The Day of Atonement, the holiest day of the Jewish year, begins at sundown Tuesday. For some people, avoiding work and technology as prescribed is simply impractical, but they embrace the spirit of the day in other ways.
Yom Kippur is a very personal celebration for many Jewish people, and some young Jewish adults have adopted their own ways of observing the Day of Atonement.
This year the holiday will be celebrated from sunset Tuesday through Wednesday night. It is the holiest day of the Jewish year, marked on the 10th day of the Jewish month Tishrei. Traditionally, Yom Kippur is observed by refraining from work, participating in a 25-hour fast and attending multiple synagogue services. Through fasting and prayer, Jewish people repent their sins of the past year.
Tanya Fink, 25, is a resident of Seattle’s Moishe house, which hosts events for young Jewish professionals. She identifies as Reform Jewish and describes her faith as a different form of traditional Orthodox Judaism.
“The trend for younger Jews is taking their own personal approach to Yom Kippur,” Fink said. “ … We have jobs and school that we can’t always get out of so it puts pressure on us to find meaningful ways to celebrate it in a personal way.”
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Fink reflects on her mistakes and relationships over the past year. She also thinks about social-justice issues and how she can do her part to encourage change in the coming year.
“I’m not as concerned with spending the whole day in synagogue — that’s not as meaningful for me,” Fink said. “The words that come out of my mouth don’t have to be the exact Hebrew words that my ancestors said.”
In the 10 days leading up to Yom Kippur, Fink subscribes to a website called “Do You 10Q” that sends her a question to reflect upon each day. A big part of her reflection during Yom Kippur stems from the website’s questions: How would you like to improve yourself and your life next year? Describe an event in the world that has impacted you this year. What is a fear that you have and how has it limited you?
Fink also participates in Tashlich, which means to “cast off” in Hebrew. She does this anytime between Rosh Hashana and Yom Kippur. Those who do this toss bread, like Fink did last year in Lake Washington, or bird seed into a body of water to physically represent casting off regrets. She also fasts and tries to wear white, which is a traditional custom.
“The fast is definitely meaningful to me. It makes you feel like you’re a part of something bigger than yourself and connects you with all Jewish people around the world,” Fink said.
For busy college students, it can be difficult to take off the entire day. Lee Segal, 20, is a junior at the University of Washington and identifies as Reform Jewish. She participates in the fast and goes to synagogue services for the beginning and end of the holiday.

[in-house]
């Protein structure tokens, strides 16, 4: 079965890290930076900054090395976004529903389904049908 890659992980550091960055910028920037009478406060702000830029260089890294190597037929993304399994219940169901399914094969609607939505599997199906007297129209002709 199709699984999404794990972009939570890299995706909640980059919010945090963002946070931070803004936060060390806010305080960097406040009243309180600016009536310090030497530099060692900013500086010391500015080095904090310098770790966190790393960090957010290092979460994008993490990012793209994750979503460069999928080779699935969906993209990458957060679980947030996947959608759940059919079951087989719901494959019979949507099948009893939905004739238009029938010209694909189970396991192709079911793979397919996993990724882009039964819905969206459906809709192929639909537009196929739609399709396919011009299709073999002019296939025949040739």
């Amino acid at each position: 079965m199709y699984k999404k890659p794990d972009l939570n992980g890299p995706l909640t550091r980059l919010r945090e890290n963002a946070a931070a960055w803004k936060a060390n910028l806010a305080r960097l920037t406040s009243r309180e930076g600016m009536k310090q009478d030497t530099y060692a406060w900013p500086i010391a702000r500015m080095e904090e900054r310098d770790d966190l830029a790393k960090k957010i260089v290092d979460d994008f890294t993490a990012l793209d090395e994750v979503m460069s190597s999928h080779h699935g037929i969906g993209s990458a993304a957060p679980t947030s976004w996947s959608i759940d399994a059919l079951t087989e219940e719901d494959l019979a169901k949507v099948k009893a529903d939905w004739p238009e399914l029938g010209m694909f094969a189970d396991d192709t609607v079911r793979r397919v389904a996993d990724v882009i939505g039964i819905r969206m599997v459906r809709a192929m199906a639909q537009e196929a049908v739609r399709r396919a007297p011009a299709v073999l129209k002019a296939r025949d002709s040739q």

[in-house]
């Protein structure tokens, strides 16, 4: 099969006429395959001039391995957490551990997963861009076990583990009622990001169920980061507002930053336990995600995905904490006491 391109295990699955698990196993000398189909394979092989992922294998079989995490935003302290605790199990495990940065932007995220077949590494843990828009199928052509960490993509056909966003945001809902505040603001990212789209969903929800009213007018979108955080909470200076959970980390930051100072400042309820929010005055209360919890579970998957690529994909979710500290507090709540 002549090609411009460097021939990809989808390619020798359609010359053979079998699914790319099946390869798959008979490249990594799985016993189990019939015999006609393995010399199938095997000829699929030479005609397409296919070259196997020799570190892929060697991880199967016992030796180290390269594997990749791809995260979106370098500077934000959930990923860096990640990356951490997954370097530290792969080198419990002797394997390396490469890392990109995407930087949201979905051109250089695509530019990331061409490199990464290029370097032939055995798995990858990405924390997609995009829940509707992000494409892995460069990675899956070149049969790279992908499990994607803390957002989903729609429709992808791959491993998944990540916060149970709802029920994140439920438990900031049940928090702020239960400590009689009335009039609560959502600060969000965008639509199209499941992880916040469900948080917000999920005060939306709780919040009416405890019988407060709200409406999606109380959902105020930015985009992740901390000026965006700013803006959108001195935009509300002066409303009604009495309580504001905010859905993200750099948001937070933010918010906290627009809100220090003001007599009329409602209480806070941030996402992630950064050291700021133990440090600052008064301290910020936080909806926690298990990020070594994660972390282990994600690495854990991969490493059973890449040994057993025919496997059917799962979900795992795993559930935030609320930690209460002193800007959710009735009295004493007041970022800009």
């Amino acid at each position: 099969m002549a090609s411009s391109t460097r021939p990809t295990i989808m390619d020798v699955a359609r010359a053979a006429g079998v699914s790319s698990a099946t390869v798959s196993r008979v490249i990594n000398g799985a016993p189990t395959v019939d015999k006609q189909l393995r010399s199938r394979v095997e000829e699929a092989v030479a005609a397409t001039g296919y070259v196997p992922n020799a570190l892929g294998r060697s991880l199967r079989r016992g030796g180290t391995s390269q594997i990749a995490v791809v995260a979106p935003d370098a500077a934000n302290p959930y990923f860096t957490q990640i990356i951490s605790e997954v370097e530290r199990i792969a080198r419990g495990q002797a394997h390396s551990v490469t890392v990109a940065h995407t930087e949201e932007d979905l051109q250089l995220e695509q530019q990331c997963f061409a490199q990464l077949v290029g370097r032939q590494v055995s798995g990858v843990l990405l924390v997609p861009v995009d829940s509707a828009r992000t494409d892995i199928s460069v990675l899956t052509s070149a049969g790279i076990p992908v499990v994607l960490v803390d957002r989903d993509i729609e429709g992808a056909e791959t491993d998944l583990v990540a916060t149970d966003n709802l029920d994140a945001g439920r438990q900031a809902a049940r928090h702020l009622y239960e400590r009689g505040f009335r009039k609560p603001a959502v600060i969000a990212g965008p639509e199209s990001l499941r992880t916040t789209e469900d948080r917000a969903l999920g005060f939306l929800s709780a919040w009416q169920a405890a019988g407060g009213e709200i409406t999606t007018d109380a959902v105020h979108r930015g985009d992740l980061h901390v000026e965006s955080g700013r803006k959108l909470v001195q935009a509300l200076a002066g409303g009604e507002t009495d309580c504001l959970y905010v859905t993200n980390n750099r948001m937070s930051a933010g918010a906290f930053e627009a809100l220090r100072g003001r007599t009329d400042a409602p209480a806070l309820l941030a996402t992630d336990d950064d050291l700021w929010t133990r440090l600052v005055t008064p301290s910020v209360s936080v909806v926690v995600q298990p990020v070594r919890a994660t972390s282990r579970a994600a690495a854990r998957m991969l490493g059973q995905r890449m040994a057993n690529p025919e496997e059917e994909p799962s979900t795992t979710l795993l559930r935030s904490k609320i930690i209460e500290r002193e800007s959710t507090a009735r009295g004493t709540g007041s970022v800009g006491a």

“Technically, you’re not supposed to use technology or drive, you’re only supposed to sit and think all day, but as a student I can’t do that,” Segal said.
Every year, she reflects by writing down three things she is most sorry for and how she can change them. This is her way of asking for forgiveness and improving in the new year.
Bet Alef Meditative Synagogue in Seattle offers daily reflection exercises on its website and encourages young Jewish people to think about what is important this time of year.
“I think that younger people and younger generations are looking for a refreshed meaning in the holidays and not (just) celebrating them because that’s what’s always been done,” said Rachel Sofferin, interim executive director at Bet Alef Meditative Synagogue.
Sofferin encourages mindful eating and journaling as a good place to begin to find meaning in the holiday.
There is a strong community focus on Yom Kippur. Young adults with busy schedules are encouraged to spend time with their community and pray or reflect together. With a number of services offered throughout the day, everyone is encouraged to attend synagogue when they can.
“It is the one holiday of the year where it is really a community holiday,” said Carol Benedick, executive director at Congregation Beth Shalom in Seattle. “If there are young people that can’t make it to the synagogue, then they find a group because it isn’t about being alone.”
Not all young Jewish adults stray from tradition. Nathan Wasserman, 24, also lives in Seattle’s Moishe House and identifies as modern Orthodox Jewish. Wasserman describes his celebration of the holiday as very traditional, which is how he grew up celebrating. He fasts and attends synagogue services throughout the day. He also sticks to tradition by taking the day off from work, refraining from wearing leather, washing and using lotions or perfumes as not to show wealth.
“It’s the single most important day on the Jewish calendar,” Wasserman said. “It’s about asking for forgiveness.”